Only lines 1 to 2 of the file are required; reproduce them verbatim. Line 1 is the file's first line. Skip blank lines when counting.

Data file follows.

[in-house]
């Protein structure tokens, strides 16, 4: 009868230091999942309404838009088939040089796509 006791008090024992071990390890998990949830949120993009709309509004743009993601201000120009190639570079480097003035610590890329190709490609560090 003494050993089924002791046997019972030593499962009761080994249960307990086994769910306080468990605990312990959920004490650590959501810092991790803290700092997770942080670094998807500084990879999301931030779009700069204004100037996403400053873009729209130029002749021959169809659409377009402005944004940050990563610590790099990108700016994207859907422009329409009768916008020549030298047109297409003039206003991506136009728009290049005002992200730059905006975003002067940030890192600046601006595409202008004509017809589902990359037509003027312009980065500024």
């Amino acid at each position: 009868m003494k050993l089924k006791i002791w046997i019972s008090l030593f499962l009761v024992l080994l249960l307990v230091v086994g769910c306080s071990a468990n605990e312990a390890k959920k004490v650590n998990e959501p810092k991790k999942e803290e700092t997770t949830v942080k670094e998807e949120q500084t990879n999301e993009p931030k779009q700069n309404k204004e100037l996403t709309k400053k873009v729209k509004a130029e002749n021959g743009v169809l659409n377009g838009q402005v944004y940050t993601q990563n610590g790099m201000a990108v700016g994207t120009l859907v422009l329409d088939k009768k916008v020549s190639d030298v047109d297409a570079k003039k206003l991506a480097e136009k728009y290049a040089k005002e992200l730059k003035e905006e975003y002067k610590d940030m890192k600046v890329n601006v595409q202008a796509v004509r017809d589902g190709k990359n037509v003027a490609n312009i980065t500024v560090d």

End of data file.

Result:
[in-house]
């Protein structure tokens, strides 16, 4: 009868230091999942309404838009088939040089796509 006791008090024992071990390890998990949830949120993009709309509004743009993601201000120009190639570079480097003035610590890329190709490609560090 003494050993089924002791046997019972030593499962009761080994249960307990086994769910306080468990605990312990959920004490650590959501810092991790803290700092997770942080670094998807500084990879999301931030779009700069204004100037996403400053873009729209130029002749021959169809659409377009402005944004940050990563610590790099990108700016994207859907422009329409009768916008020549030298047109297409003039206003991506136009728009290049005002992200730059905006975003002067940030890192600046601006595409202008004509017809589902990359037509003027312009980065500024």